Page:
This is the first Julie James books I read and I adored it. Both characters had their flaws, but I enjoyed reading about the pair of them. JD fitted perfectly into the “Good Old Boy” club that is the lawyer’s world. With his posh suits, perfectly styled hair and privileged upbringing, he really couldn’t be distinguished from the crowd and sounded like a bit of a tool. However, with his difficult parents constantly on his back, I began to see him as a more likeable character. Peyton is a feminist with a chip on her shoulder. Convinced that everything comes down to gender and money, at times she really quite annoyed me. Again, once we got a peek past that veneer, I started to like her too. The antics that they got up to in the name of sabotage really were amusing (especially the courtroom scenes) and this alongside the witty banter made for a very funny read. My favourite scene was probably when Peyton is trying her sexual harassment case in front a 6-foot picture of a penis :D The image that this made in my head made me laugh out loud :D

Again, the secondary characters were fabulous, and were written more as plot devices to move the story forward rather than to steal the show. I liked this about these; there are far too many stories that I spend the entire time thinking, “I can’t wait for [his/her] book!” I enjoyed the fact that the friends and family were there merely to urge them towards the inevitable. I couldn’t see how everyone could come out happy, but hell it was a fun ride!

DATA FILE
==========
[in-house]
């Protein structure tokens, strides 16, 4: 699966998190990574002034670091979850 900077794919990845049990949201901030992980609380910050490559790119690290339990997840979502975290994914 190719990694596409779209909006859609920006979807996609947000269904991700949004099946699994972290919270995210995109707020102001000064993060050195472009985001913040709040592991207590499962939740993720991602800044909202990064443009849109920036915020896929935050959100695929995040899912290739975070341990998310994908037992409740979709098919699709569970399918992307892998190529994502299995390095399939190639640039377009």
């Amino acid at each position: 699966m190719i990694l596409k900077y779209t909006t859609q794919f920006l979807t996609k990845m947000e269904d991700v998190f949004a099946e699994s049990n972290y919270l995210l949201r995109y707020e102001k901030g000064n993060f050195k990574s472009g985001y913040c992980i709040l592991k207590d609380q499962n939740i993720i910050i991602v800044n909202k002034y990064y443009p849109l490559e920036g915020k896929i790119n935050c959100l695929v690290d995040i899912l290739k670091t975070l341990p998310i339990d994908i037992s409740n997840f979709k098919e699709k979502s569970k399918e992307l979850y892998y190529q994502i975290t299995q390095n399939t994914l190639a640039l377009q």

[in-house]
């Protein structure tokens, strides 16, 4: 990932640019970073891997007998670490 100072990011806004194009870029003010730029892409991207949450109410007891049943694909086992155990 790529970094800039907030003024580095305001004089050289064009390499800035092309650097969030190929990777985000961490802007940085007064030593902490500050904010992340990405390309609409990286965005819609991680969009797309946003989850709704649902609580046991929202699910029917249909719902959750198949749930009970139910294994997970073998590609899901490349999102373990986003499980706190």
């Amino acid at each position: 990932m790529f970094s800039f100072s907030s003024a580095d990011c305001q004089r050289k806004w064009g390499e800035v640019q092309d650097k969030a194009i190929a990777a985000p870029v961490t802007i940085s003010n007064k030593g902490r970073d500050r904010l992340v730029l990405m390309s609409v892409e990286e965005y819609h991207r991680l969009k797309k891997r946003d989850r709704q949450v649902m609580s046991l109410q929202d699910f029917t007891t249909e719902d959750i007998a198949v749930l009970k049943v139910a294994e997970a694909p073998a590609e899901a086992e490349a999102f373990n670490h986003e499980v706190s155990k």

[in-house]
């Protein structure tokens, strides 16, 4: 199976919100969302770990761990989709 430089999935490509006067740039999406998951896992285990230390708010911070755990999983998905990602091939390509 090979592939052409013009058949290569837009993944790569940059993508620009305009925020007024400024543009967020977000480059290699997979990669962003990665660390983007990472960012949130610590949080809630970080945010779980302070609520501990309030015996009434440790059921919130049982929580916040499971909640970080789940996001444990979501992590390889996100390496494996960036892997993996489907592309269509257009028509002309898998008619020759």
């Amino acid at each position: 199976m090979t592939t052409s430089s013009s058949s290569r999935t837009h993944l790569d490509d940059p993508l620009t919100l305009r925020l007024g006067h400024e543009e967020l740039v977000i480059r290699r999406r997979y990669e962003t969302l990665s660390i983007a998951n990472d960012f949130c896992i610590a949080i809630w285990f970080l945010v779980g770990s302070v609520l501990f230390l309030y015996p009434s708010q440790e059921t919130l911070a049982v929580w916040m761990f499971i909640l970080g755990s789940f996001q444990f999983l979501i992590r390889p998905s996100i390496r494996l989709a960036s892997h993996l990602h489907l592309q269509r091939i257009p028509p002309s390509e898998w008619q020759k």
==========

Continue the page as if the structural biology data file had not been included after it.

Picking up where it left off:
( )
  Scorchingrevs | Sep 21, 2013 |
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Amazon.com Product Description (ISBN 0425226743, Mass Market Paperback)

When it comes to the laws of attraction, there are no rules The battle between the sexes is about to make these two lawyers hot under the collar. Opposites collide when two lawyers try to make partner at the same firm. Payton Kendall is a feminist to the bone. Cocky J.D. Jameson was born privileged. But when they're asked to join forces on a major case, they gain a newfound awareness of each other's personal assets. The partnership spot will be offered to only one of them, though. The competition heats up. Sparks fly. Let the games begin.

(retrieved from Amazon Mon, 30 Sep 2013 14:03:33 -0400)

"Payton Kendall and J.D. Jameson are lawyers who know the meaning of objection. A feminist to the bone, Payton has fought hard to succeed in a profession dominated by men. Born wealthy, privileged, and cocky, J.D. has fought hard to ignore her. Face-to-face, they are perfectly civil. They have to be. For eight years they have kept a safe distance and tolerated each other as coworkers for one reason only: to make partner at the firm. But all bets are off when they're asked to join forces on a major case..."--p.[4] of cover.… (more)